Regenerative medicine is the process of creating functional, living tissues to replace, heal, or repair tissue and organ function lost due to congenital defects, trauma, degeneration, or damage. This field holds promise of regenerating damaged tissues in the body by stimulating the structures to heal themselves. One option involved in regenerative medicine is stem cell therapy
A stem cell is any cell that can differentiate (transform and discern) as well as replicate. A stem cell can multiply and turn into different kinds of tissues. In the human body, there are many kinds of stem cells. The Regenerative Stem Cell Institute does NOT use any of the controversial stem cell types. Another type of cell is the adult stem cell, which is also called a mesenchymal stem cell (MSC). The MSCs come from the mesodermal section of the body and can differentiate into cartilage, bone, connective tissue, muscle tissue, and nerve tissue. TRSCI utilizes mesenchymal stem cells derived from the stromal vascular fraction surrounding fat cells
Adult stem cells reside in one’s own body. The two most common sites for obtaining these cells are from the bone marrow and adipose (fat) tissue. These stem cells are considered multipotent, and they can only give rise to cartilage and bone tissue. When the stem cells are obtained from the bone marrow, they are cultured in a laboratory so they can multiply their numbers. Fat is loaded with MSCs, having thousands more per milliliter than bone marrow.
Adult stem cells (ASCs), also called progenitor cells, remain dormant (do nothing) until they have contact with some type of tissue injury. When injury or trauma occur, these cells become active and migrate to the area of injury to stimulate the healing process. Researchers believe ASCs send signals to damaged or injured body tissue and induce repair, or they can change into the type of injured tissue that is in need of repair.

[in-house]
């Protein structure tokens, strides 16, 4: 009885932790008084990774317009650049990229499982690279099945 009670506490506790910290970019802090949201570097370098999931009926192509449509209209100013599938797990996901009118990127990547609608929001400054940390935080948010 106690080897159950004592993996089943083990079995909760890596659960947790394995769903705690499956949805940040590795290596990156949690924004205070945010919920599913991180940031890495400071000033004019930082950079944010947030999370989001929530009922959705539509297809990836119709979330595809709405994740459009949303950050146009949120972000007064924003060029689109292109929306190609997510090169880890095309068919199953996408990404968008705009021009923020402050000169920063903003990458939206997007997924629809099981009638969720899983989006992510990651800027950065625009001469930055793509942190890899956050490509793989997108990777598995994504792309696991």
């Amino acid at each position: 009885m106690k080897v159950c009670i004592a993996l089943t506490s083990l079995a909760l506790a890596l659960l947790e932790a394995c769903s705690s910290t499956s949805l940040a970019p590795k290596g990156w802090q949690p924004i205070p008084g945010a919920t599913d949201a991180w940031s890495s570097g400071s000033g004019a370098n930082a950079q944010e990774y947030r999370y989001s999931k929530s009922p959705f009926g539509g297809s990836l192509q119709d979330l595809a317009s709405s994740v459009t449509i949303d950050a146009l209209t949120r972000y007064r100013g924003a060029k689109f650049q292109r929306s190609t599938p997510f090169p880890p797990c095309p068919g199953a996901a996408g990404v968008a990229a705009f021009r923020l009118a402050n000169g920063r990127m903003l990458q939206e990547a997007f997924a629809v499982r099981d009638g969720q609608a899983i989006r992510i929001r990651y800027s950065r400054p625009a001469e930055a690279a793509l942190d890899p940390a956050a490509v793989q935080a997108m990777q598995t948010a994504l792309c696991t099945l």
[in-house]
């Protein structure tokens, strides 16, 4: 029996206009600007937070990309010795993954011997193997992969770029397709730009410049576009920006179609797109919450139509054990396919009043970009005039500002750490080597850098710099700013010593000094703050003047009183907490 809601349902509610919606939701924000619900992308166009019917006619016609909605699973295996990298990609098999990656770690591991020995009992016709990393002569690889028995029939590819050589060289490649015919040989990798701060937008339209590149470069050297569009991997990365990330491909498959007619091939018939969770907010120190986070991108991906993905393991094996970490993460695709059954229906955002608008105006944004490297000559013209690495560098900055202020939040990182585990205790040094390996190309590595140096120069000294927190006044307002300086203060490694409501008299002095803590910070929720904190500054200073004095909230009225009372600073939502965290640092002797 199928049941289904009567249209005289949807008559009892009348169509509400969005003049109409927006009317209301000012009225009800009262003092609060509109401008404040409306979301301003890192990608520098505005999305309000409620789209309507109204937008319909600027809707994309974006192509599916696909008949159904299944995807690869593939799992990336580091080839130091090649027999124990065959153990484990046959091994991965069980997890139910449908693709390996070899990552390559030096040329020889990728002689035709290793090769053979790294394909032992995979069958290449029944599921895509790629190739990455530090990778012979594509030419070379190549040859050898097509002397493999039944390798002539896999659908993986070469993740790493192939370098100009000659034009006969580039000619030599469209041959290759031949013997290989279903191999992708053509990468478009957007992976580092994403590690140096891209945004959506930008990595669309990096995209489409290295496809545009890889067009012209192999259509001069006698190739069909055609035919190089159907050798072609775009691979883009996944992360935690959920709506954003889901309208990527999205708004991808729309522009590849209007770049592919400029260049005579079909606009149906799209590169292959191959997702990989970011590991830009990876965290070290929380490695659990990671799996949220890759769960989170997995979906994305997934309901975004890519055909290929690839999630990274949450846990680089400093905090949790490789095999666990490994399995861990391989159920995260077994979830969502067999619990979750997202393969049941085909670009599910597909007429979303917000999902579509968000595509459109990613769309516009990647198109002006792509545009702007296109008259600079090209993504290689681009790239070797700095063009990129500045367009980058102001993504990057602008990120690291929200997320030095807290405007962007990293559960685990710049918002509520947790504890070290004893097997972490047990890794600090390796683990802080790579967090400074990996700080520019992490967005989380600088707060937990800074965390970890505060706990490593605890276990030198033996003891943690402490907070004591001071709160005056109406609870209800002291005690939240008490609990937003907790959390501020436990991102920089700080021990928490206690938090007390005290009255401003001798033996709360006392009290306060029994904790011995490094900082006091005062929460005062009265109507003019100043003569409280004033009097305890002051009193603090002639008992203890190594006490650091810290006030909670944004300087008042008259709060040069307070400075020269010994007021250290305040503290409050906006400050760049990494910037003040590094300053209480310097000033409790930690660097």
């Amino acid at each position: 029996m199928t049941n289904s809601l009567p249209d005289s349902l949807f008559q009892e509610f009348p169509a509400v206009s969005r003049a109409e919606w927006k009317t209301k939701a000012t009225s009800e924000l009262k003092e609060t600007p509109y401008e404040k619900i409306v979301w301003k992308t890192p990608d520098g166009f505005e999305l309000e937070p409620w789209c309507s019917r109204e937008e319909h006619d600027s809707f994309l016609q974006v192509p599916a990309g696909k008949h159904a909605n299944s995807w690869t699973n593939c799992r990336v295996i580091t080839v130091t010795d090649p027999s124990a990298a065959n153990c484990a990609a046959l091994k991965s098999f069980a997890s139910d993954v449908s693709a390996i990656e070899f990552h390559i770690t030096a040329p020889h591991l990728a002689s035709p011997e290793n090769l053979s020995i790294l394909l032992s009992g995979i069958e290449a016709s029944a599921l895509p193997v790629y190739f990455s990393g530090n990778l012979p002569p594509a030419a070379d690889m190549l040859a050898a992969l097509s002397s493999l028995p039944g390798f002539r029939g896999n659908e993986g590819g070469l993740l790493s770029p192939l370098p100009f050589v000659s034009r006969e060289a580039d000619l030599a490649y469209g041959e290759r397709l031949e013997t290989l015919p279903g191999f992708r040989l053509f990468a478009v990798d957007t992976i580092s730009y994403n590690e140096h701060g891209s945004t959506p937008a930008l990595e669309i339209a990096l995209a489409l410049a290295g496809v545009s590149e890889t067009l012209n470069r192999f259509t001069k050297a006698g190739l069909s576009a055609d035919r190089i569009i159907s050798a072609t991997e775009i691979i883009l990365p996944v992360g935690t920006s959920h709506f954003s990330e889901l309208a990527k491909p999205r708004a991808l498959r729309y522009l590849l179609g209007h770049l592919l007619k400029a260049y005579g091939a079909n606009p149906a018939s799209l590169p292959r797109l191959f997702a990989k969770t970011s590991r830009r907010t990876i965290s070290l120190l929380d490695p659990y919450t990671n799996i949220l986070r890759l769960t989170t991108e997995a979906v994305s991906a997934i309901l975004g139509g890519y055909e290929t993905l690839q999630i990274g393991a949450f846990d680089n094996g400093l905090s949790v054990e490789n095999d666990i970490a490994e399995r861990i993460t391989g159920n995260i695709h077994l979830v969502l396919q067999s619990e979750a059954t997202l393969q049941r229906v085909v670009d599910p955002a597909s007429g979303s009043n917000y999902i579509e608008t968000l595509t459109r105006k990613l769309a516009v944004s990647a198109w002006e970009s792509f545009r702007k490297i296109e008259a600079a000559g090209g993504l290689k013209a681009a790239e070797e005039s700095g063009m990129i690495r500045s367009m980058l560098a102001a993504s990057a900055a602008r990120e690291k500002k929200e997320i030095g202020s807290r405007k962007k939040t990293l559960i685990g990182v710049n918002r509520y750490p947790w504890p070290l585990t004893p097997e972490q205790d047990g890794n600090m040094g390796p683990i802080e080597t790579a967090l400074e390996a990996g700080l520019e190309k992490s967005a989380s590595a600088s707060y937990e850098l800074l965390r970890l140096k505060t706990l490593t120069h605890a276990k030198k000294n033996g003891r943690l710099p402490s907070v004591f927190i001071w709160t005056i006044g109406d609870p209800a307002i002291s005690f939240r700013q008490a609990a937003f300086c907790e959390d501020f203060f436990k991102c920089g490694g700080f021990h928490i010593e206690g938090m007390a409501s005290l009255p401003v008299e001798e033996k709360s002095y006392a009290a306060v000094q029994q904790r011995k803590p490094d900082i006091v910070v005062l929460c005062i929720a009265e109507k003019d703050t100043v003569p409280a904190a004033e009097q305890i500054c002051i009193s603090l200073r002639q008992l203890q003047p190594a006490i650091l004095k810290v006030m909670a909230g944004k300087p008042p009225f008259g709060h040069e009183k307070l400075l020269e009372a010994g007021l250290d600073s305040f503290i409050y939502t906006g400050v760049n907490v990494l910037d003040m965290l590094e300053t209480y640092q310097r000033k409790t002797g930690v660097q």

Therapy with stem cells depends on the type of degenerative condition or disease you have. One of the TRSCI’s knowledgeable specialist will evaluate your condition and determine if you are a potential candidate for stem cell therapy. The doctor will go over the risks and benefits before your procedure. Stem cell therapy is used to treat musculoskeletal problems, such as torn rotator cuffs, injured knee ligaments, joint dysfunction, degenerative spine disease, pulmonary conditions, diseases of the eyes, liver disease, diabetes, Parkinson’s disease, and multiple sclerosis.
The Food and Drug Administration (FDA) has yet to regulate the use of stem cells, simply because they come from the patient’s own body source. Regenerative cell medicine procedures fall under the category of a physician’s practice of medicine, which means the doctor is free to use this course of therapy, and the patient can consider it for a course of treatment.
Viability means “being alive,” which refers to the ability of stem cells to stay potent and vital throughout the processing, storage, and administration states. The rate of success for stem cells is measured by the number of living and viable stem cells The potency refers to the stem cells’ power, which indicates their strength after isolation and processing.
In a recent study, researchers explored the use of stem cells during knee joint distraction surgery. They found remarkable spontaneous cartilage repair when stem cells were evaluated. Multipotential mesenchymal stromal cells and hyaluronic acid, both in the synovial fluid, can result in rapid healing. Stem cell therapy has been shown to help in many conditions.
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